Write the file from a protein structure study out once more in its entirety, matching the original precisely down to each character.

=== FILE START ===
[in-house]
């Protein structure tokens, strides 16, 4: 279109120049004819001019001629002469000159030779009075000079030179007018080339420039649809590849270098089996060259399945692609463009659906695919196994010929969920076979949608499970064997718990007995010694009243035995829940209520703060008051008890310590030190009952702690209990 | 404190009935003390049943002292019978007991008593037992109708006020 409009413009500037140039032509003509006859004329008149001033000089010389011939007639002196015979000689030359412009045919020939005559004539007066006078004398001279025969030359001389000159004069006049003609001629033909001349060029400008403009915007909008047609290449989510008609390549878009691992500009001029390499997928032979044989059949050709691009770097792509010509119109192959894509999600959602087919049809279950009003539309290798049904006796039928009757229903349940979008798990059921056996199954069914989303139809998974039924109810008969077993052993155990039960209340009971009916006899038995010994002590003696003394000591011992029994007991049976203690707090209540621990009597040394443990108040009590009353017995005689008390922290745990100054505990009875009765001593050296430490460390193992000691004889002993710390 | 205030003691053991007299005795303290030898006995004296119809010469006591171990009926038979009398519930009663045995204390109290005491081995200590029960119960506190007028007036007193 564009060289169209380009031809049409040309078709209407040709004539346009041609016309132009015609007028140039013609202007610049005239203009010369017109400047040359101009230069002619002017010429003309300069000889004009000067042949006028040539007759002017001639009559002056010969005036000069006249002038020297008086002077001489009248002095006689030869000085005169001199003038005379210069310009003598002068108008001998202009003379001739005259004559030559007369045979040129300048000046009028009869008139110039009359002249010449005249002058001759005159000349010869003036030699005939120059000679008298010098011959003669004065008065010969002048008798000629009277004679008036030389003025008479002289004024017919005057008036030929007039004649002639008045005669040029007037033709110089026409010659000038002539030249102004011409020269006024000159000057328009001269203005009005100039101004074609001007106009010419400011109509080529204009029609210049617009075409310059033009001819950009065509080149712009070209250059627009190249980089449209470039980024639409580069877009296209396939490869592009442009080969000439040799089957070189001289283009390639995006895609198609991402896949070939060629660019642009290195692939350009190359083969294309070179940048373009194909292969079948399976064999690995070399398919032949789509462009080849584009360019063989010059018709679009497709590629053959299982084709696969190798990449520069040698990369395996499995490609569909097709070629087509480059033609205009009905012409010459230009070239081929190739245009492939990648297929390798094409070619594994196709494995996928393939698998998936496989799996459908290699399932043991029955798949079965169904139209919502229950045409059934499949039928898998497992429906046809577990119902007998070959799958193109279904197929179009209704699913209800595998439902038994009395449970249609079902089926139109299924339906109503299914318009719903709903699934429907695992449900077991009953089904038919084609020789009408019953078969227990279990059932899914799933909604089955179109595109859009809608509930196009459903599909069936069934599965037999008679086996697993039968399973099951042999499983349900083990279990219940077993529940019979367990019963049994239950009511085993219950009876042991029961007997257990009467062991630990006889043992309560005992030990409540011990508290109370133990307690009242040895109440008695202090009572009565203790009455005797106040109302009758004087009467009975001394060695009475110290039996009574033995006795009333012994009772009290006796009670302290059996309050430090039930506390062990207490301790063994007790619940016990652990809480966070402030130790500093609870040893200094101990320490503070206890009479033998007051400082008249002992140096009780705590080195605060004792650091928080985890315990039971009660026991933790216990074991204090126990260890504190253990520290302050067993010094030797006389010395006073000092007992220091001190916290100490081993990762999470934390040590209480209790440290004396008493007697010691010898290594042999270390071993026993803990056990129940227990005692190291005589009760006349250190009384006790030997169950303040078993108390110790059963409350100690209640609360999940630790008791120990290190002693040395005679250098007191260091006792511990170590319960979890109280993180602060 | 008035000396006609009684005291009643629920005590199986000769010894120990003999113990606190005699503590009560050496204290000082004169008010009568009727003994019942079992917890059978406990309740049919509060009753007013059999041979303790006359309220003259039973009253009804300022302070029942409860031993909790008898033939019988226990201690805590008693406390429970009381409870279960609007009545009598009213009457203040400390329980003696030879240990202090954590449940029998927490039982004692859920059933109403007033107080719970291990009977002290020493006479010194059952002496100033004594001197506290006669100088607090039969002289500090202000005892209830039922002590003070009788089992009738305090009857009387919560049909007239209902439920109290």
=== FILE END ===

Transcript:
[in-house]
């Protein structure tokens, strides 16, 4: 279109120049004819001019001629002469000159030779009075000079030179007018080339420039649809590849270098089996060259399945692609463009659906695919196994010929969920076979949608499970064997718990007995010694009243035995829940209520703060008051008890310590030190009952702690209990 | 404190009935003390049943002292019978007991008593037992109708006020 409009413009500037140039032509003509006859004329008149001033000089010389011939007639002196015979000689030359412009045919020939005559004539007066006078004398001279025969030359001389000159004069006049003609001629033909001349060029400008403009915007909008047609290449989510008609390549878009691992500009001029390499997928032979044989059949050709691009770097792509010509119109192959894509999600959602087919049809279950009003539309290798049904006796039928009757229903349940979008798990059921056996199954069914989303139809998974039924109810008969077993052993155990039960209340009971009916006899038995010994002590003696003394000591011992029994007991049976203690707090209540621990009597040394443990108040009590009353017995005689008390922290745990100054505990009875009765001593050296430490460390193992000691004889002993710390 | 205030003691053991007299005795303290030898006995004296119809010469006591171990009926038979009398519930009663045995204390109290005491081995200590029960119960506190007028007036007193 564009060289169209380009031809049409040309078709209407040709004539346009041609016309132009015609007028140039013609202007610049005239203009010369017109400047040359101009230069002619002017010429003309300069000889004009000067042949006028040539007759002017001639009559002056010969005036000069006249002038020297008086002077001489009248002095006689030869000085005169001199003038005379210069310009003598002068108008001998202009003379001739005259004559030559007369045979040129300048000046009028009869008139110039009359002249010449005249002058001759005159000349010869003036030699005939120059000679008298010098011959003669004065008065010969002048008798000629009277004679008036030389003025008479002289004024017919005057008036030929007039004649002639008045005669040029007037033709110089026409010659000038002539030249102004011409020269006024000159000057328009001269203005009005100039101004074609001007106009010419400011109509080529204009029609210049617009075409310059033009001819950009065509080149712009070209250059627009190249980089449209470039980024639409580069877009296209396939490869592009442009080969000439040799089957070189001289283009390639995006895609198609991402896949070939060629660019642009290195692939350009190359083969294309070179940048373009194909292969079948399976064999690995070399398919032949789509462009080849584009360019063989010059018709679009497709590629053959299982084709696969190798990449520069040698990369395996499995490609569909097709070629087509480059033609205009009905012409010459230009070239081929190739245009492939990648297929390798094409070619594994196709494995996928393939698998998936496989799996459908290699399932043991029955798949079965169904139209919502229950045409059934499949039928898998497992429906046809577990119902007998070959799958193109279904197929179009209704699913209800595998439902038994009395449970249609079902089926139109299924339906109503299914318009719903709903699934429907695992449900077991009953089904038919084609020789009408019953078969227990279990059932899914799933909604089955179109595109859009809608509930196009459903599909069936069934599965037999008679086996697993039968399973099951042999499983349900083990279990219940077993529940019979367990019963049994239950009511085993219950009876042991029961007997257990009467062991630990006889043992309560005992030990409540011990508290109370133990307690009242040895109440008695202090009572009565203790009455005797106040109302009758004087009467009975001394060695009475110290039996009574033995006795009333012994009772009290006796009670302290059996309050430090039930506390062990207490301790063994007790619940016990652990809480966070402030130790500093609870040893200094101990320490503070206890009479033998007051400082008249002992140096009780705590080195605060004792650091928080985890315990039971009660026991933790216990074991204090126990260890504190253990520290302050067993010094030797006389010395006073000092007992220091001190916290100490081993990762999470934390040590209480209790440290004396008493007697010691010898290594042999270390071993026993803990056990129940227990005692190291005589009760006349250190009384006790030997169950303040078993108390110790059963409350100690209640609360999940630790008791120990290190002693040395005679250098007191260091006792511990170590319960979890109280993180602060 | 008035000396006609009684005291009643629920005590199986000769010894120990003999113990606190005699503590009560050496204290000082004169008010009568009727003994019942079992917890059978406990309740049919509060009753007013059999041979303790006359309220003259039973009253009804300022302070029942409860031993909790008898033939019988226990201690805590008693406390429970009381409870279960609007009545009598009213009457203040400390329980003696030879240990202090954590449940029998927490039982004692859920059933109403007033107080719970291990009977002290020493006479010194059952002496100033004594001197506290006669100088607090039969002289500090202000005892209830039922002590003070009788089992009738305090009857009387919560049909007239209902439920109290």